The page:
March 14, 2010

Jack-in-the-Box Office for the weekend of March 12-14

In what was a disappointing weekend at the Box Office for films making their debut, “Alice in Wonderland” remained in the top spot by taking in another $62 million in its second week, which was the sixth-highest grossing second weekend of all time. Though the production budget for the film was a costly $200 million, that figure has now been eclipsed by the domestic total of $208 million and the worldwide total of $429 million.

In second place was Paul Greengrass’ political thriller “Green Zone” starring Matt Damon. The film opened with a disappointing $14.5 million, a fraction the film’s $100 million budget, as well as a fraction of the opening weekend grosses of the Jason Bourne films that Greengrass and Damon have made. While other outlets have labeled the film a box-office bomb, the worldwide total is already at $24.2 million and that figure could go up drastically as the film opens in more markets overseas. This could be a film to watch closely in the coming weeks, as there have been films lately that have been slow out of the gate that ended up making a worldwide profit (“The Lovely Bones”), and other films that never got close (“Nine”). Can Universal pull it off with “Green Zone”? The next few weeks will tell.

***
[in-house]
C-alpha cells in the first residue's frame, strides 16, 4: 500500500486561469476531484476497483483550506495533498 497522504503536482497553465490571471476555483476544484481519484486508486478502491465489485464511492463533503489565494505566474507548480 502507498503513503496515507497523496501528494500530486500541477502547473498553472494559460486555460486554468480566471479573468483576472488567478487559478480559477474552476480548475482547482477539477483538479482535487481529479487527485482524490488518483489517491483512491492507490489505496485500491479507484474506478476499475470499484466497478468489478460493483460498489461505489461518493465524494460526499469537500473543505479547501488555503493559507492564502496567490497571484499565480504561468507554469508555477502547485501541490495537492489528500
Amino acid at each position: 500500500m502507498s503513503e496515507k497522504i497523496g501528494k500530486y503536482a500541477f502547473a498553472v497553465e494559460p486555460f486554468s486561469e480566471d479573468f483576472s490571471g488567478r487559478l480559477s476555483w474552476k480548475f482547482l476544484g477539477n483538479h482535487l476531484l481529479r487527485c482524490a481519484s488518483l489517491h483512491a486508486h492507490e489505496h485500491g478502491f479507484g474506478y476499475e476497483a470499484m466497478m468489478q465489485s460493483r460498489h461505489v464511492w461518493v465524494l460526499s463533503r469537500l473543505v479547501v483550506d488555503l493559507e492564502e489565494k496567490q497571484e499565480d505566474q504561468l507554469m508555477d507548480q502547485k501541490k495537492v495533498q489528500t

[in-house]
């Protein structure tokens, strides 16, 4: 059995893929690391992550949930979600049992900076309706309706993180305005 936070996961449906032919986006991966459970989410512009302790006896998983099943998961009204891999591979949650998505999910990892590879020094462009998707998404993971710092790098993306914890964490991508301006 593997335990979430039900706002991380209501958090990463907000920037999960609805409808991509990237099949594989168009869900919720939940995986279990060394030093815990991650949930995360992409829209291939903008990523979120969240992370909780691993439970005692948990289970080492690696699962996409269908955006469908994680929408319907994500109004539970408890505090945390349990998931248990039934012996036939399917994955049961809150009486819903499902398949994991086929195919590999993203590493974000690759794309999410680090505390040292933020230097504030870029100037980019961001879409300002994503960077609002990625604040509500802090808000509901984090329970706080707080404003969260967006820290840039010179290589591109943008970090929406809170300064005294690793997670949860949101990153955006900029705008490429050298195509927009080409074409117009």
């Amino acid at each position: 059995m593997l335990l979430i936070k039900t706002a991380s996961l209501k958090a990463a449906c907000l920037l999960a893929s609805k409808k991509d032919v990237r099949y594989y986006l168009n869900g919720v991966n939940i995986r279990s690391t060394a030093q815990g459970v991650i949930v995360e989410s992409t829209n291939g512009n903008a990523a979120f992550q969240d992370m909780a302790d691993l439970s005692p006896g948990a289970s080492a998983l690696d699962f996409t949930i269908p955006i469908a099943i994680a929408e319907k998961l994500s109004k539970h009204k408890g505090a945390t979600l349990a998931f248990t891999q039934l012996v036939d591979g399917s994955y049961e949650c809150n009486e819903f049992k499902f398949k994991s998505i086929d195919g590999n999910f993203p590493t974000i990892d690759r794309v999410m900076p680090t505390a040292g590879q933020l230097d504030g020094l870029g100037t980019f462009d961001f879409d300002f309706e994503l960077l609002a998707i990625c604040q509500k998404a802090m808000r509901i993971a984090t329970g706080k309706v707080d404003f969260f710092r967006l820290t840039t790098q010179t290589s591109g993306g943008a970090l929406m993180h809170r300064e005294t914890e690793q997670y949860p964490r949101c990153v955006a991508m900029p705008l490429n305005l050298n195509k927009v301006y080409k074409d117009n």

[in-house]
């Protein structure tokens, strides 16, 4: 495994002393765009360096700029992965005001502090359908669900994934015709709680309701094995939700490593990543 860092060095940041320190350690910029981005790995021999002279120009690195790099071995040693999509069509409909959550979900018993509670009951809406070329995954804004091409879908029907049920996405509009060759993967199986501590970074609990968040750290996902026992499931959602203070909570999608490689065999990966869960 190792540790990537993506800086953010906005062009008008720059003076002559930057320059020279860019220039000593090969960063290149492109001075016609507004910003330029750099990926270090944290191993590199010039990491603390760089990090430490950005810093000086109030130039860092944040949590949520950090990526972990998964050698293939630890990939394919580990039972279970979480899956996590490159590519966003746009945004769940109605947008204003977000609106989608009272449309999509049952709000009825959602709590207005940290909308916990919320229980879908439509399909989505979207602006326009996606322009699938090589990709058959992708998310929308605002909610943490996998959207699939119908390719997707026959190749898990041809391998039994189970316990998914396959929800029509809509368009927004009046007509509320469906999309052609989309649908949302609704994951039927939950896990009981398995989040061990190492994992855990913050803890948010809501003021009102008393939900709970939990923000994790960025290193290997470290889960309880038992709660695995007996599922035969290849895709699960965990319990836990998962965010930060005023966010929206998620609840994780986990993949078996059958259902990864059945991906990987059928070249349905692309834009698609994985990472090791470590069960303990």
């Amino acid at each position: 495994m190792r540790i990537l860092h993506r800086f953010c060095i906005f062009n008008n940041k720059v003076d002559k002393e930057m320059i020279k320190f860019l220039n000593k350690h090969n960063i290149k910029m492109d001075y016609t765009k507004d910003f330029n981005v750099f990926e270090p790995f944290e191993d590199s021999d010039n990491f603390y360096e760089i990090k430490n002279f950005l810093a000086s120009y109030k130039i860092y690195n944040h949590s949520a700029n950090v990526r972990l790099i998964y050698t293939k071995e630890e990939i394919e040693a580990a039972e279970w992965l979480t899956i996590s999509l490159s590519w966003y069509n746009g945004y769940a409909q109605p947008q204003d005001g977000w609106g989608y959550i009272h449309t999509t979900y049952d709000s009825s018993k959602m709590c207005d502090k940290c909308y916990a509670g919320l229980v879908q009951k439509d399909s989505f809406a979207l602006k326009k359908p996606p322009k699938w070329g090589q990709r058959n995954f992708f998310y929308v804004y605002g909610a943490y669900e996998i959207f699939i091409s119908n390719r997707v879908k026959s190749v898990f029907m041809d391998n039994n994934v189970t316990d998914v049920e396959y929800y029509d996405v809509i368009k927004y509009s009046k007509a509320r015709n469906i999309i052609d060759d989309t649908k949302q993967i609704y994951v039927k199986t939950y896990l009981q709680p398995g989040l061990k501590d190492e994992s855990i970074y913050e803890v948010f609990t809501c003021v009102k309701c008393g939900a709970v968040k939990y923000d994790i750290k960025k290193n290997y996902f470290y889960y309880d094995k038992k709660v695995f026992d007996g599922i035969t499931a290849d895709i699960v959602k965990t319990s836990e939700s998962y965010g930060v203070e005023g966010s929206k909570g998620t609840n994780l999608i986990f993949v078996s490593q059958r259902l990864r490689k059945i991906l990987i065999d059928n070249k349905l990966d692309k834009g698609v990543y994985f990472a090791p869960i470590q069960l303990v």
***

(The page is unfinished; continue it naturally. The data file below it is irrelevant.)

In third place was the opening weekend of the comedy “She’s Out of My League” starring Jay Baruchel. The opening weekend gross was $9.6 million, which pales in comparison to similar films such as “The 40-Year-Old Virgin” and “Knocked Up”. While figures for the worldwide gross or production budget were not available, the film was likely made for around $20 million, so the film’s ability to make a profit is basically a forgone conclusion.